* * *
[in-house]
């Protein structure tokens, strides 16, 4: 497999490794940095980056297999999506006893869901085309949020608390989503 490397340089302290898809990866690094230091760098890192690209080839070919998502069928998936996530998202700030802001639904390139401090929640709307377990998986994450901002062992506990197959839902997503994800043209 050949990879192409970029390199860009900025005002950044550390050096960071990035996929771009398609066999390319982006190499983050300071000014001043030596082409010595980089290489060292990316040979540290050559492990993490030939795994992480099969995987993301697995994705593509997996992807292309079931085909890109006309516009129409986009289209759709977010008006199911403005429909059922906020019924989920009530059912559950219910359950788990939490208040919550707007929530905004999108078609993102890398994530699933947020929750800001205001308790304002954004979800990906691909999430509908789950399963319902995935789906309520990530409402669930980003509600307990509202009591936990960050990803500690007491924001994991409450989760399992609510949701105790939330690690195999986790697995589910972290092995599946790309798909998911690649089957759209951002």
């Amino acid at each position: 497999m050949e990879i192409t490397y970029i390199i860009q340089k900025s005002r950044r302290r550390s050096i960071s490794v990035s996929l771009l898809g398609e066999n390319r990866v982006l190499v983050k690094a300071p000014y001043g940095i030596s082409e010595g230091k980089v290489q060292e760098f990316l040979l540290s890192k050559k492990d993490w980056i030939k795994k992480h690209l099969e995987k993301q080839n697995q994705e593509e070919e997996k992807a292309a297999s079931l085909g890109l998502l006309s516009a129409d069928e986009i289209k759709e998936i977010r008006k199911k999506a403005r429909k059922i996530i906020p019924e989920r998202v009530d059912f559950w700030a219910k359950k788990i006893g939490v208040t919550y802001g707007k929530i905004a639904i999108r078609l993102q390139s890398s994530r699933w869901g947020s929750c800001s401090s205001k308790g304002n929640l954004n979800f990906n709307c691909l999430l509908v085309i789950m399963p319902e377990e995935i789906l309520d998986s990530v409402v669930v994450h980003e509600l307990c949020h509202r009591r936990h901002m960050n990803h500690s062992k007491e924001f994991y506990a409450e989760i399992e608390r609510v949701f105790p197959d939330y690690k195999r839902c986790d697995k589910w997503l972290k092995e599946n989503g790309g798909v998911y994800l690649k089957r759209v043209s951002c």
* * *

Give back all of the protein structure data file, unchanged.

[in-house]
């Protein structure tokens, strides 16, 4: 497999490794940095980056297999999506006893869901085309949020608390989503 490397340089302290898809990866690094230091760098890192690209080839070919998502069928998936996530998202700030802001639904390139401090929640709307377990998986994450901002062992506990197959839902997503994800043209 050949990879192409970029390199860009900025005002950044550390050096960071990035996929771009398609066999390319982006190499983050300071000014001043030596082409010595980089290489060292990316040979540290050559492990993490030939795994992480099969995987993301697995994705593509997996992807292309079931085909890109006309516009129409986009289209759709977010008006199911403005429909059922906020019924989920009530059912559950219910359950788990939490208040919550707007929530905004999108078609993102890398994530699933947020929750800001205001308790304002954004979800990906691909999430509908789950399963319902995935789906309520990530409402669930980003509600307990509202009591936990960050990803500690007491924001994991409450989760399992609510949701105790939330690690195999986790697995589910972290092995599946790309798909998911690649089957759209951002």
């Amino acid at each position: 497999m050949e990879i192409t490397y970029i390199i860009q340089k900025s005002r950044r302290r550390s050096i960071s490794v990035s996929l771009l898809g398609e066999n390319r990866v982006l190499v983050k690094a300071p000014y001043g940095i030596s082409e010595g230091k980089v290489q060292e760098f990316l040979l540290s890192k050559k492990d993490w980056i030939k795994k992480h690209l099969e995987k993301q080839n697995q994705e593509e070919e997996k992807a292309a297999s079931l085909g890109l998502l006309s516009a129409d069928e986009i289209k759709e998936i977010r008006k199911k999506a403005r429909k059922i996530i906020p019924e989920r998202v009530d059912f559950w700030a219910k359950k788990i006893g939490v208040t919550y802001g707007k929530i905004a639904i999108r078609l993102q390139s890398s994530r699933w869901g947020s929750c800001s401090s205001k308790g304002n929640l954004n979800f990906n709307c691909l999430l509908v085309i789950m399963p319902e377990e995935i789906l309520d998986s990530v409402v669930v994450h980003e509600l307990c949020h509202r009591r936990h901002m960050n990803h500690s062992k007491e924001f994991y506990a409450e989760i399992e608390r609510v949701f105790p197959d939330y690690k195999r839902c986790d697995k589910w997503l972290k092995e599946n989503g790309g798909v998911y994800l690649k089957r759209v043209s951002c």